597,492 research outputs found

    French investment banks and the earthquake of post-war shocks (1944-1946)

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    After WWII and when the Libération governments reformed the country, a strong anticapitalist move set up against the powers of money. Arguments focused on the limits to fix for the pending nationalisations of firms by the State, either to punish bankers for their financial relations with German Europe, or to safeguard the State from the power of influence and submission attributed to the 200 Families or the Wall of Money, as they had been perceived since the interwar period where they were suspected of having suborned the political power. But part of the business circles still able to be heard and of parliamentary or administrative experts being aware of the genuine circuits of money, succeeded in convincing a majority at the Parliament to respect the private basis of a large fraction of the flows financing big business. The networks of “trust” which allowed to reach patrimonial assets of well-eased classes and the availabilities of big firms should be preserved, but also the knots of relations with the merchant and investment banks and with the financial places in foreign countries, mainly the Anglo-Saxon ones. This explains that Paribas and Banque de l’union parisienne escaped nationalisation.Banking ; nationalisations ; pressure groupes ; anticapitalism ; Libération of France ; investment banks ; industrial banking

    Politique de  développement  de la collection

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    Cette politique a pour but d’assurer la spécificité, la pertinence et la cohésion de la collection du Centre de documentation collégiale. Elle définit également les critères de sélection utilisés ainsi que les principaux domaines couverts par la collection

    Religion and Politics in Nigeria from 1841-1845: An Essay on Church-State Relationship

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    Il est souvent dit que religion, politique et économie s\u27allient. Emmanuel Orobator, dans son essai, tente de soutenir la thèse suivante: la religion fut le principal instrument qui permit d\u27asseoir les intérêts politique et économiques britanniques entre 1841 et 1885 dans la région qui, plus tard, se nommera Nigeria. Même si les missionnaires ne sont pas toujours considères comme agents de colonisation, il s\u27avère que leur collaboration fut largement bénéfique aux colons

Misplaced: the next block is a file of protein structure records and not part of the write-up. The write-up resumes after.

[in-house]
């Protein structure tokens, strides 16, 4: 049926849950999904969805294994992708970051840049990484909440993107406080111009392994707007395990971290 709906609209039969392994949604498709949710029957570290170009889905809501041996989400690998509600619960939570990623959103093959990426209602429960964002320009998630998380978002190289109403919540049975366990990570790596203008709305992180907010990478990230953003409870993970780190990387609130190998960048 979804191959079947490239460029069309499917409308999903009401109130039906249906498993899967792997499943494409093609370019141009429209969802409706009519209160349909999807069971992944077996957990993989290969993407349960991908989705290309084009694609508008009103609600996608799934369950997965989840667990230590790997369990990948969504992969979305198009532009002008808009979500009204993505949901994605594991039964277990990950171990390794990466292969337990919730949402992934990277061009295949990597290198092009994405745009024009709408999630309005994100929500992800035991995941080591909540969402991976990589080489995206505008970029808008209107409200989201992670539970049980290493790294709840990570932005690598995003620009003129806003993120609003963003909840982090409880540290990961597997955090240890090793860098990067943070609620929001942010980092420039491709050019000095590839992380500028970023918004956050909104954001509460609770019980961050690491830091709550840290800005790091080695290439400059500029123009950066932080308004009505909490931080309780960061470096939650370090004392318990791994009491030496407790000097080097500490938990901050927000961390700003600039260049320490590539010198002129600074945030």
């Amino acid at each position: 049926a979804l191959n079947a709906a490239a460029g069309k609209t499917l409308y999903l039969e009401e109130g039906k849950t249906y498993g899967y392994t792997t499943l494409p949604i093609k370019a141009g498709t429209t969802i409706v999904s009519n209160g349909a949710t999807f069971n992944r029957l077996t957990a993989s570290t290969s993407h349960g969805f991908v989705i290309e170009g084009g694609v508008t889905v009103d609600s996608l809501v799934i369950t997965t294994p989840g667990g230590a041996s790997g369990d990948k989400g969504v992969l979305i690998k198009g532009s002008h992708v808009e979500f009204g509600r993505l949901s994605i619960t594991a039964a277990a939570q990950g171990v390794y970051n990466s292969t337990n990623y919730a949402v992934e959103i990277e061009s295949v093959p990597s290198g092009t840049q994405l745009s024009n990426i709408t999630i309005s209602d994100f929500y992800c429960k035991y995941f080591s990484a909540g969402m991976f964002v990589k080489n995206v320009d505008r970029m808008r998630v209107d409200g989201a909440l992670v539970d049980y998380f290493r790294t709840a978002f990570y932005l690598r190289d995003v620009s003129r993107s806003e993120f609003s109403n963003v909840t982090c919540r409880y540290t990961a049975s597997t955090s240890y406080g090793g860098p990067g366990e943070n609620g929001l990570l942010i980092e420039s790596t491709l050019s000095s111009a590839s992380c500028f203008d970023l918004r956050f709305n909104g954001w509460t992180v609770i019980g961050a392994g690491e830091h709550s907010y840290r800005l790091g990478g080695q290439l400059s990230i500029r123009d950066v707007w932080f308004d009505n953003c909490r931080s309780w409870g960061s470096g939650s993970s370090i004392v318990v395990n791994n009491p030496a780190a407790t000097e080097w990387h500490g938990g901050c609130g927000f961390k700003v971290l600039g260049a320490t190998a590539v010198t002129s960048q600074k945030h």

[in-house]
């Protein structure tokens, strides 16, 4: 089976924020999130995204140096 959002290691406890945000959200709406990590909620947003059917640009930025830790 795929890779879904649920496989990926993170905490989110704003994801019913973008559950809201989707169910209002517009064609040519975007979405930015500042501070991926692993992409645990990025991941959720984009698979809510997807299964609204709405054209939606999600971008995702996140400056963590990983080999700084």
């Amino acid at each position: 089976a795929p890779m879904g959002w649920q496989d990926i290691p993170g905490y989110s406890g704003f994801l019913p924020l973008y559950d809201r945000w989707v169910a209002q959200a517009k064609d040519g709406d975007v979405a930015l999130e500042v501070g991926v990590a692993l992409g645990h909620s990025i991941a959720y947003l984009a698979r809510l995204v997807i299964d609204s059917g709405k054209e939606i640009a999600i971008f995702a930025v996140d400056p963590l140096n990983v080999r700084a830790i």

Increasing women's representation in France and India

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    Cet article présente la question de la représentation politique des femmes en France et en Inde. Tout d’abord, il vise à mettre en évidence comment la représentation des femmes était inscrite à l’agenda politique de chaque pays. Ensuite, il propose un examen critique des arguments utilisés pour justifier la demande d’une meilleure représentation ainsi que de ceux pour s’y opposer. Enfin, il considère les conclusions que l’on peut tirer de ces deux cas. Dépassant les cadres comparatifs traditionnels utilisés par les féministes occidentales et en contestant l’insistance française sur l'idée d'une France unique, cet article identifie les particularismes et les points communs de chaque cas, pour tenter d’atteindre à ce que Shirin Rai appelle “un dépassement enraciné des frontières culturelles, historiques et politiques.” (Rai, 2000: 15)

    "French Suburbs": a New Problem or a New Approach to Social Exclusion? GSPE Working Paper 1/27/2009

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    At the end of 1980s, the question of "quartiers sensibles" (at-risk neighborhoods) started being very publicized in France. It was not only the subject of many front page articles, but also the target of a new public policy aimed at promoting urban and social development in about 500 neighborhoods (Politique de la ville). I argue that such focalization on "quartiers sensibles" does not only result from increasing problems such as unemployment, poverty or juvenile delinquency. It also represents a major change in public policy. Focusing on "quartiers sensibles" directly contributed to the restructuring of the French Welfare State by centering its action on specific urban spaces rather than national territory, and on social links rather than economic reality, contrary to what Welfare State claimed to do during the Fordist period. The outbreak of November 2005 riots is inextricably bound up to the way some problems (like lack of communication and weakening social links) have been associated to the question of "quartiers sensibles" whereas the French model of integration, based on equality between abstract citizens, let some others (like ethnic discrimination) unquestioned
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